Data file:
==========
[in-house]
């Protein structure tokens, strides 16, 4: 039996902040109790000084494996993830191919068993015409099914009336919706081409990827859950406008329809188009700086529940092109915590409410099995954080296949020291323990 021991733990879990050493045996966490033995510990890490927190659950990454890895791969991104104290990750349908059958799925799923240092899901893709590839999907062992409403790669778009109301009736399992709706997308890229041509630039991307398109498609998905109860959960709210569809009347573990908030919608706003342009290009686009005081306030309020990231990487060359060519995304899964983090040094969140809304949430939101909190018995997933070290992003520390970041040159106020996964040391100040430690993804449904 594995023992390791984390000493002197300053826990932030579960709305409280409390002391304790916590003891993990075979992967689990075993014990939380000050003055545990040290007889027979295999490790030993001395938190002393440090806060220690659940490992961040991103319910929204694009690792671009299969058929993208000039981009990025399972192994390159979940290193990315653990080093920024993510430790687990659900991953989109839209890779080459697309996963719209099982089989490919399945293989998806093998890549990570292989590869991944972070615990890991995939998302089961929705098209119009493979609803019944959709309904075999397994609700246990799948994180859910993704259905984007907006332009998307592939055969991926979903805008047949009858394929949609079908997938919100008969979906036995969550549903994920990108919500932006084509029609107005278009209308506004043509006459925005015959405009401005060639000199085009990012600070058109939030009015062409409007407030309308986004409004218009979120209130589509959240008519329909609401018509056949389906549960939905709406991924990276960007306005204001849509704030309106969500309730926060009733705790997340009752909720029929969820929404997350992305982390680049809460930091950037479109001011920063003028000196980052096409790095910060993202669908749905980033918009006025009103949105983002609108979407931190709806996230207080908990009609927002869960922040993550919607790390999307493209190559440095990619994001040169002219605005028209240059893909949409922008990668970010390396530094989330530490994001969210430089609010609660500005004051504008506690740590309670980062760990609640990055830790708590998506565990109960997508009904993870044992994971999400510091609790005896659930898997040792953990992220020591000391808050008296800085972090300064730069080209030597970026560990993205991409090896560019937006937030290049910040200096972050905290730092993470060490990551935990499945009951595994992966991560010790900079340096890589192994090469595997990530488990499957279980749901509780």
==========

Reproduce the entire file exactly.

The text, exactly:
[in-house]
């Protein structure tokens, strides 16, 4: 039996902040109790000084494996993830191919068993015409099914009336919706081409990827859950406008329809188009700086529940092109915590409410099995954080296949020291323990 021991733990879990050493045996966490033995510990890490927190659950990454890895791969991104104290990750349908059958799925799923240092899901893709590839999907062992409403790669778009109301009736399992709706997308890229041509630039991307398109498609998905109860959960709210569809009347573990908030919608706003342009290009686009005081306030309020990231990487060359060519995304899964983090040094969140809304949430939101909190018995997933070290992003520390970041040159106020996964040391100040430690993804449904 594995023992390791984390000493002197300053826990932030579960709305409280409390002391304790916590003891993990075979992967689990075993014990939380000050003055545990040290007889027979295999490790030993001395938190002393440090806060220690659940490992961040991103319910929204694009690792671009299969058929993208000039981009990025399972192994390159979940290193990315653990080093920024993510430790687990659900991953989109839209890779080459697309996963719209099982089989490919399945293989998806093998890549990570292989590869991944972070615990890991995939998302089961929705098209119009493979609803019944959709309904075999397994609700246990799948994180859910993704259905984007907006332009998307592939055969991926979903805008047949009858394929949609079908997938919100008969979906036995969550549903994920990108919500932006084509029609107005278009209308506004043509006459925005015959405009401005060639000199085009990012600070058109939030009015062409409007407030309308986004409004218009979120209130589509959240008519329909609401018509056949389906549960939905709406991924990276960007306005204001849509704030309106969500309730926060009733705790997340009752909720029929969820929404997350992305982390680049809460930091950037479109001011920063003028000196980052096409790095910060993202669908749905980033918009006025009103949105983002609108979407931190709806996230207080908990009609927002869960922040993550919607790390999307493209190559440095990619994001040169002219605005028209240059893909949409922008990668970010390396530094989330530490994001969210430089609010609660500005004051504008506690740590309670980062760990609640990055830790708590998506565990109960997508009904993870044992994971999400510091609790005896659930898997040792953990992220020591000391808050008296800085972090300064730069080209030597970026560990993205991409090896560019937006937030290049910040200096972050905290730092993470060490990551935990499945009951595994992966991560010790900079340096890589192994090469595997990530488990499957279980749901509780």